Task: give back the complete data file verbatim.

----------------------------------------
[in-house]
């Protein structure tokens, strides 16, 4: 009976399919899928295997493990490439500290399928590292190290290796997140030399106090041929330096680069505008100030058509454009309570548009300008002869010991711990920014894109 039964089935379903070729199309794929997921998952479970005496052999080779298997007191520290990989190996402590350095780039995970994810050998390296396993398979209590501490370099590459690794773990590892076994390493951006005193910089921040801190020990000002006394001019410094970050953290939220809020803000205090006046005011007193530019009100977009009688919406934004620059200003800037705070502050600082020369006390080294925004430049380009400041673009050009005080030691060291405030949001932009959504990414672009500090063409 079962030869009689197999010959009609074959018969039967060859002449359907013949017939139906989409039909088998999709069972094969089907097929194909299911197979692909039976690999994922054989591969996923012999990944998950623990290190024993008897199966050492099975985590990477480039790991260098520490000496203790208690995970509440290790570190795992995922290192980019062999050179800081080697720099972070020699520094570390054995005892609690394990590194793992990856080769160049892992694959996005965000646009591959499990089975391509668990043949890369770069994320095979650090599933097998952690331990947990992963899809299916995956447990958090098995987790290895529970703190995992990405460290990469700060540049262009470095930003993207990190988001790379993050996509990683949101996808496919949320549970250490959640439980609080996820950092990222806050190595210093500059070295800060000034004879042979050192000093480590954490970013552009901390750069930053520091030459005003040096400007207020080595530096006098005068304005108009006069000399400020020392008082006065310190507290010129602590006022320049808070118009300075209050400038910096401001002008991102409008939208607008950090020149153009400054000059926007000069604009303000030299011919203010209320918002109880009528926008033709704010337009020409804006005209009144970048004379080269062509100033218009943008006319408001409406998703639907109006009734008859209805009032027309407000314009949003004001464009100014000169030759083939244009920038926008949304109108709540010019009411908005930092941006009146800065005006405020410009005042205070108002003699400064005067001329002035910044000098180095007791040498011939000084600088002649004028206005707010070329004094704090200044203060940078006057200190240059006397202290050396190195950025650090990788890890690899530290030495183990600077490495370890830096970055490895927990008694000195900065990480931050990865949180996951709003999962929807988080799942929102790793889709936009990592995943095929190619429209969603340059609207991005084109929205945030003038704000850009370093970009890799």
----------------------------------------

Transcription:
[in-house]
């Protein structure tokens, strides 16, 4: 009976399919899928295997493990490439500290399928590292190290290796997140030399106090041929330096680069505008100030058509454009309570548009300008002869010991711990920014894109 039964089935379903070729199309794929997921998952479970005496052999080779298997007191520290990989190996402590350095780039995970994810050998390296396993398979209590501490370099590459690794773990590892076994390493951006005193910089921040801190020990000002006394001019410094970050953290939220809020803000205090006046005011007193530019009100977009009688919406934004620059200003800037705070502050600082020369006390080294925004430049380009400041673009050009005080030691060291405030949001932009959504990414672009500090063409 079962030869009689197999010959009609074959018969039967060859002449359907013949017939139906989409039909088998999709069972094969089907097929194909299911197979692909039976690999994922054989591969996923012999990944998950623990290190024993008897199966050492099975985590990477480039790991260098520490000496203790208690995970509440290790570190795992995922290192980019062999050179800081080697720099972070020699520094570390054995005892609690394990590194793992990856080769160049892992694959996005965000646009591959499990089975391509668990043949890369770069994320095979650090599933097998952690331990947990992963899809299916995956447990958090098995987790290895529970703190995992990405460290990469700060540049262009470095930003993207990190988001790379993050996509990683949101996808496919949320549970250490959640439980609080996820950092990222806050190595210093500059070295800060000034004879042979050192000093480590954490970013552009901390750069930053520091030459005003040096400007207020080595530096006098005068304005108009006069000399400020020392008082006065310190507290010129602590006022320049808070118009300075209050400038910096401001002008991102409008939208607008950090020149153009400054000059926007000069604009303000030299011919203010209320918002109880009528926008033709704010337009020409804006005209009144970048004379080269062509100033218009943008006319408001409406998703639907109006009734008859209805009032027309407000314009949003004001464009100014000169030759083939244009920038926008949304109108709540010019009411908005930092941006009146800065005006405020410009005042205070108002003699400064005067001329002035910044000098180095007791040498011939000084600088002649004028206005707010070329004094704090200044203060940078006057200190240059006397202290050396190195950025650090990788890890690899530290030495183990600077490495370890830096970055490895927990008694000195900065990480931050990865949180996951709003999962929807988080799942929102790793889709936009990592995943095929190619429209969603340059609207991005084109929205945030003038704000850009370093970009890799």